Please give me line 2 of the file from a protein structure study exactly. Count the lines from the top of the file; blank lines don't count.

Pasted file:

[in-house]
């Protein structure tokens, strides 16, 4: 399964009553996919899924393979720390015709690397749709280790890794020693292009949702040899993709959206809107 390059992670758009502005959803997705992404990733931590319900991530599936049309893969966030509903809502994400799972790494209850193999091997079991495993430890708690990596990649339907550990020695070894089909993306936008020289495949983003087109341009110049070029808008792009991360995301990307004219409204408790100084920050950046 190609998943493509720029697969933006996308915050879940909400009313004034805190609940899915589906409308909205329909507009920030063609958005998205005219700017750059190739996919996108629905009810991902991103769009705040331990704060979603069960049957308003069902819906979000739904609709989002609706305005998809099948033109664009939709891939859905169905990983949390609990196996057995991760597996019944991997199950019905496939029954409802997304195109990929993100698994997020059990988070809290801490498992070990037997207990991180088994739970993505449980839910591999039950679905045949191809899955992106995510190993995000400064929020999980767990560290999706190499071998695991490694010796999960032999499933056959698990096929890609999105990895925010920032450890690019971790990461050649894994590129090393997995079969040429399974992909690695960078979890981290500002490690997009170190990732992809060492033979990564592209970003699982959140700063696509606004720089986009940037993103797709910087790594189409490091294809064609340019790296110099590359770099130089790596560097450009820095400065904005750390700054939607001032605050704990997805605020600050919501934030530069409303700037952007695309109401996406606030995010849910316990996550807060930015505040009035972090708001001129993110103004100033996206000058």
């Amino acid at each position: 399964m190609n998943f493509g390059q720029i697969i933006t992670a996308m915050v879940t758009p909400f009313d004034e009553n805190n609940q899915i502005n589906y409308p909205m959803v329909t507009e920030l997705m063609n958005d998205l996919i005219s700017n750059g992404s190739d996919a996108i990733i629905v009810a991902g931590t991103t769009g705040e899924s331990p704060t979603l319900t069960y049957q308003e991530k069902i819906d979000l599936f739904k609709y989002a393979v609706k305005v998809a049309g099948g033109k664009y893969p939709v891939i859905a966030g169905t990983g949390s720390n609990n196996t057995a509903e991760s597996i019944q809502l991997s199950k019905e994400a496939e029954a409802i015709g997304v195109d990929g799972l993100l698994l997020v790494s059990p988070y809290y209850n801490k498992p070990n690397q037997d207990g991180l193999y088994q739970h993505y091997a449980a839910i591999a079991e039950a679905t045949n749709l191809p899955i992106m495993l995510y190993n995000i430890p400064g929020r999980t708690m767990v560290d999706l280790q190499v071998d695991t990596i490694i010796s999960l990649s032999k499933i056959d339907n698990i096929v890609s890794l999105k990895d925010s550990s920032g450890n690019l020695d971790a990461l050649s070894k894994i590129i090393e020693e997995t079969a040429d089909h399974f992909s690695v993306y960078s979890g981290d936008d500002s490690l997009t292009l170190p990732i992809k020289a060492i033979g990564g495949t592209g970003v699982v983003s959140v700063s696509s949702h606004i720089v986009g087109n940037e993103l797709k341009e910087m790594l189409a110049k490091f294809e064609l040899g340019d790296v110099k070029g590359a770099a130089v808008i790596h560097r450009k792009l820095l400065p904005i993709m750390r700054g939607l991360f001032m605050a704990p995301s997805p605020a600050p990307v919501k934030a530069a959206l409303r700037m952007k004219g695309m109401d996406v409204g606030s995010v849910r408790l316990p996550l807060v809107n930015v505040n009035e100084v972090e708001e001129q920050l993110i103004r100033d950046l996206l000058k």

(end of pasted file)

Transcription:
């Protein structure tokens, strides 16, 4: 399964009553996919899924393979720390015709690397749709280790890794020693292009949702040899993709959206809107 390059992670758009502005959803997705992404990733931590319900991530599936049309893969966030509903809502994400799972790494209850193999091997079991495993430890708690990596990649339907550990020695070894089909993306936008020289495949983003087109341009110049070029808008792009991360995301990307004219409204408790100084920050950046 190609998943493509720029697969933006996308915050879940909400009313004034805190609940899915589906409308909205329909507009920030063609958005998205005219700017750059190739996919996108629905009810991902991103769009705040331990704060979603069960049957308003069902819906979000739904609709989002609706305005998809099948033109664009939709891939859905169905990983949390609990196996057995991760597996019944991997199950019905496939029954409802997304195109990929993100698994997020059990988070809290801490498992070990037997207990991180088994739970993505449980839910591999039950679905045949191809899955992106995510190993995000400064929020999980767990560290999706190499071998695991490694010796999960032999499933056959698990096929890609999105990895925010920032450890690019971790990461050649894994590129090393997995079969040429399974992909690695960078979890981290500002490690997009170190990732992809060492033979990564592209970003699982959140700063696509606004720089986009940037993103797709910087790594189409490091294809064609340019790296110099590359770099130089790596560097450009820095400065904005750390700054939607001032605050704990997805605020600050919501934030530069409303700037952007695309109401996406606030995010849910316990996550807060930015505040009035972090708001001129993110103004100033996206000058």